Zee Spencer

The Ruby & Symbol

& is a powerful ruby operator, when you use it as a unary operator it has two main use cases:

The most common is to pass an object as a block to a method, like this:

[1,2,nil, 3].reject(&:nil?)

This calls #to_proc on the symbol :nil?, converts the result into a block, and passes it to the reject method. A line by line breakdown looks something like this:

[1,2,nil, 3].reject(&:nil?)
[1,2,nil,3].reject(&(proc = :nil?.to_proc))
[1,2,nil,3].reject(&proc)
[1,2,nil,3].reject { |e| e.nil? }

The second is explicitly declaring a block by using the & in a method definition:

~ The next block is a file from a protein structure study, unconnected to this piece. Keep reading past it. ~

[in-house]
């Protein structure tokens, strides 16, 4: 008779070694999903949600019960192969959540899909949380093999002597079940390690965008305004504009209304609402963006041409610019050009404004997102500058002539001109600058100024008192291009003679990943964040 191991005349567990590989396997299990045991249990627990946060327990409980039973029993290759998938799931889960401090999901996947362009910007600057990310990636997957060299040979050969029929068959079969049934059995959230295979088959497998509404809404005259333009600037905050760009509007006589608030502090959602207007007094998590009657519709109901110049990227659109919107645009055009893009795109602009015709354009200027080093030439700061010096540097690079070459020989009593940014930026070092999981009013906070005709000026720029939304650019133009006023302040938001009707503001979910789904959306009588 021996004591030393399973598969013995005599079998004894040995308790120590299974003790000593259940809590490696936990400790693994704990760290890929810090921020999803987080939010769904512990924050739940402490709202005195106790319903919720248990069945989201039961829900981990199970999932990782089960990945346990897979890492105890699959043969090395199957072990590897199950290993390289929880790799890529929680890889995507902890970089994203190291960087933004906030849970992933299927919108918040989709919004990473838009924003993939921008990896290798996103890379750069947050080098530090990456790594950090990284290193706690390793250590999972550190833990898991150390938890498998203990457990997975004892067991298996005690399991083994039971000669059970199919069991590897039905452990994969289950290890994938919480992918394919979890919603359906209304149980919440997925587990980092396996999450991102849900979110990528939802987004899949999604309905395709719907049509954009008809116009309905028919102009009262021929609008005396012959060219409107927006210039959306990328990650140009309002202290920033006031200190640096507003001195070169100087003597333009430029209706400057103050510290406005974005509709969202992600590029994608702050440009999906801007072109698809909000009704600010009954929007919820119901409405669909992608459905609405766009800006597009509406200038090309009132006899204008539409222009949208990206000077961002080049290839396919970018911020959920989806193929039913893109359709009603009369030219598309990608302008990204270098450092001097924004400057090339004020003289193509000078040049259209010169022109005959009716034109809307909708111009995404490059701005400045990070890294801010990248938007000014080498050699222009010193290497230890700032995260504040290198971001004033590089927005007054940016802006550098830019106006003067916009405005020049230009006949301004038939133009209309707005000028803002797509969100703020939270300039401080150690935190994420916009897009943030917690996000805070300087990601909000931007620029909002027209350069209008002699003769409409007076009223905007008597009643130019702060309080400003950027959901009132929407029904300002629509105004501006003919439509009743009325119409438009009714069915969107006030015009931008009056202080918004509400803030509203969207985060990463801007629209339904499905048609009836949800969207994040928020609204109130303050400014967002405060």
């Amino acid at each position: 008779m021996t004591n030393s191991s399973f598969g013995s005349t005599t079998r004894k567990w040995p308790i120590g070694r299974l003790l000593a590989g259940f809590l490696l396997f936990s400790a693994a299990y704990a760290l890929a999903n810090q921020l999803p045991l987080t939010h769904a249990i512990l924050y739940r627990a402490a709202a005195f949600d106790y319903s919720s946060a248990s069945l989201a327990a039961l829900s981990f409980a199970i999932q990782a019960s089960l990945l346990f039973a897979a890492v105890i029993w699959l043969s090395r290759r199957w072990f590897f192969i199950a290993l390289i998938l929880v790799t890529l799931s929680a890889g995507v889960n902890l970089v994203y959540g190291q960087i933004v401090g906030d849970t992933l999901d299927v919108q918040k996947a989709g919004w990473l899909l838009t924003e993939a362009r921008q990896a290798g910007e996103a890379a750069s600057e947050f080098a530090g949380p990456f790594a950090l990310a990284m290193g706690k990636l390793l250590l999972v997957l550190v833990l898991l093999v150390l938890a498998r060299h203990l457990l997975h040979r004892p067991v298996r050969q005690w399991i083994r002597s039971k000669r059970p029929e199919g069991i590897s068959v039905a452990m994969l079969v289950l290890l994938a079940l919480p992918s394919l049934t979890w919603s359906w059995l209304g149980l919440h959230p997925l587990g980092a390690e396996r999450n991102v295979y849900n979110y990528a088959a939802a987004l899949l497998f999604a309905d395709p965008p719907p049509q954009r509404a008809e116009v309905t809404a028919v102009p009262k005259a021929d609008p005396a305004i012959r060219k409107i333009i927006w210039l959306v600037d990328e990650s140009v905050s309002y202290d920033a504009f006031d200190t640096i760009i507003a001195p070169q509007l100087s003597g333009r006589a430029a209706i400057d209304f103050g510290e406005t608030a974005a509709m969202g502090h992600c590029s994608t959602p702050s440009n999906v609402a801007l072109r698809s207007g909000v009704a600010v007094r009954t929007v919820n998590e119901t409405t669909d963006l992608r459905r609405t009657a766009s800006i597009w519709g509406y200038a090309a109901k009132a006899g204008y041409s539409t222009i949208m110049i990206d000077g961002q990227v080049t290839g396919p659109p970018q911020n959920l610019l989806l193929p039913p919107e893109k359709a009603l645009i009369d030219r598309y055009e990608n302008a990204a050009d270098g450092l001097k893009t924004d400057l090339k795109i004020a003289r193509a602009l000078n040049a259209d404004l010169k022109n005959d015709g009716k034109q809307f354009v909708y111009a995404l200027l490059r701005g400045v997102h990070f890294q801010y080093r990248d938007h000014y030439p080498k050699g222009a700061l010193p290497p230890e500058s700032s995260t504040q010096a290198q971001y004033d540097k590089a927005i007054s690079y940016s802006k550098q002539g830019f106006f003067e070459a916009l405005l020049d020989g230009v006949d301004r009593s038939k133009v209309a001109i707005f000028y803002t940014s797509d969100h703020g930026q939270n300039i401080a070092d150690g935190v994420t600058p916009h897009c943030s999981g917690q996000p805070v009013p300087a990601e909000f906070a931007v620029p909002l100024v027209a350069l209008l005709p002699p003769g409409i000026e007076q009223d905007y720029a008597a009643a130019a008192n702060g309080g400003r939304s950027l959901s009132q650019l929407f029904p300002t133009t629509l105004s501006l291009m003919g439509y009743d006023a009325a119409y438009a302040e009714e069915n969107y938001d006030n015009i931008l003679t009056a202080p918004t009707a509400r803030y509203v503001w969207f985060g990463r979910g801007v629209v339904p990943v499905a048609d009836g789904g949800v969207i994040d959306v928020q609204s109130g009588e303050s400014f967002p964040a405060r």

def print_results(&block)
  p block.yield
end

print_results { "bar" }

With an explicitly named block you can do useful things, like map a block to all the columns in a table:

def column_map(table, &block)
  table.map { |row| row.map(&block) }
end

column_map([[1,2,3],[4,5,6],[7,8,9]]) { |v| v + 5 }

And of course, explicitly named blocks still allow you to expand an object to a block:

column_map([[1,2,3],[4,5,6],[7,8,9]], &:odd?)

For more reading on the & operator, check out The Ampersand Operator in Ruby by Pan Thomakos.

I you want to grok blocks, I'd recommend the excellent Understanding Ruby Blocks, Procs and Lambdas by Robert Sosinki


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